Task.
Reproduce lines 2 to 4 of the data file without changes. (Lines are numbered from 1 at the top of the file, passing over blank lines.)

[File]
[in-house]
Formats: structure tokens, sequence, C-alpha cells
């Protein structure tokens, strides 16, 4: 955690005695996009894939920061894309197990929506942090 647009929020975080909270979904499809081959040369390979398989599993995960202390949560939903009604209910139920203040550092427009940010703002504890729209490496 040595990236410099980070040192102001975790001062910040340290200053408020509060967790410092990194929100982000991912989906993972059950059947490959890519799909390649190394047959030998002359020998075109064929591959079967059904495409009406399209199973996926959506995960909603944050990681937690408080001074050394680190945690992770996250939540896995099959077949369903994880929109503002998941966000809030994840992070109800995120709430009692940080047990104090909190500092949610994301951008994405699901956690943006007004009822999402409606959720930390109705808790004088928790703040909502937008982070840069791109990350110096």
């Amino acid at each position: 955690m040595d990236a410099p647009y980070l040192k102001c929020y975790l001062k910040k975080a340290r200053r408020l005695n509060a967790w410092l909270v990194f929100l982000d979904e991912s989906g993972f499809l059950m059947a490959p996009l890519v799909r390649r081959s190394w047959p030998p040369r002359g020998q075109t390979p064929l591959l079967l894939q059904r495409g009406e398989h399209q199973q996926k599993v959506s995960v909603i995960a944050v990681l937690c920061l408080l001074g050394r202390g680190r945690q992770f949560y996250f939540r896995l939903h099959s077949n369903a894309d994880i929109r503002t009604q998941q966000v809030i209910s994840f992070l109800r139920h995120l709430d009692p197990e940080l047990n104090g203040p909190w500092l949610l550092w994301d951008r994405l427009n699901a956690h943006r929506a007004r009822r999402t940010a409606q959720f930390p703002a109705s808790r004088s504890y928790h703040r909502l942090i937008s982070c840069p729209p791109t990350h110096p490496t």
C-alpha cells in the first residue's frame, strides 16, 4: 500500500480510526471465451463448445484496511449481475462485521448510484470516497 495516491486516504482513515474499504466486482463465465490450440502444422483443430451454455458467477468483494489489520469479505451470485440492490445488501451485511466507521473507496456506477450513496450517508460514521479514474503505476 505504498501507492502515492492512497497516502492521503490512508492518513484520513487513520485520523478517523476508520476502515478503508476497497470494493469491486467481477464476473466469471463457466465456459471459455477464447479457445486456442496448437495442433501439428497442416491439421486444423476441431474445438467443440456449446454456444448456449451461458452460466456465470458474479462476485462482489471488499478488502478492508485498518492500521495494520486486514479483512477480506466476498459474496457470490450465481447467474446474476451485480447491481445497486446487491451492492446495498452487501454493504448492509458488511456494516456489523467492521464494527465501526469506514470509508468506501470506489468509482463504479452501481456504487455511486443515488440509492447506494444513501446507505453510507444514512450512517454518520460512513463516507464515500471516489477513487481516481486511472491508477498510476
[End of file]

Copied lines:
Formats: structure tokens, sequence, C-alpha cells
């Protein structure tokens, strides 16, 4: 955690005695996009894939920061894309197990929506942090 647009929020975080909270979904499809081959040369390979398989599993995960202390949560939903009604209910139920203040550092427009940010703002504890729209490496 040595990236410099980070040192102001975790001062910040340290200053408020509060967790410092990194929100982000991912989906993972059950059947490959890519799909390649190394047959030998002359020998075109064929591959079967059904495409009406399209199973996926959506995960909603944050990681937690408080001074050394680190945690992770996250939540896995099959077949369903994880929109503002998941966000809030994840992070109800995120709430009692940080047990104090909190500092949610994301951008994405699901956690943006007004009822999402409606959720930390109705808790004088928790703040909502937008982070840069791109990350110096």
């Amino acid at each position: 955690m040595d990236a410099p647009y980070l040192k102001c929020y975790l001062k910040k975080a340290r200053r408020l005695n509060a967790w410092l909270v990194f929100l982000d979904e991912s989906g993972f499809l059950m059947a490959p996009l890519v799909r390649r081959s190394w047959p030998p040369r002359g020998q075109t390979p064929l591959l079967l894939q059904r495409g009406e398989h399209q199973q996926k599993v959506s995960v909603i995960a944050v990681l937690c920061l408080l001074g050394r202390g680190r945690q992770f949560y996250f939540r896995l939903h099959s077949n369903a894309d994880i929109r503002t009604q998941q966000v809030i209910s994840f992070l109800r139920h995120l709430d009692p197990e940080l047990n104090g203040p909190w500092l949610l550092w994301d951008r994405l427009n699901a956690h943006r929506a007004r009822r999402t940010a409606q959720f930390p703002a109705s808790r004088s504890y928790h703040r909502l942090i937008s982070c840069p729209p791109t990350h110096p490496t």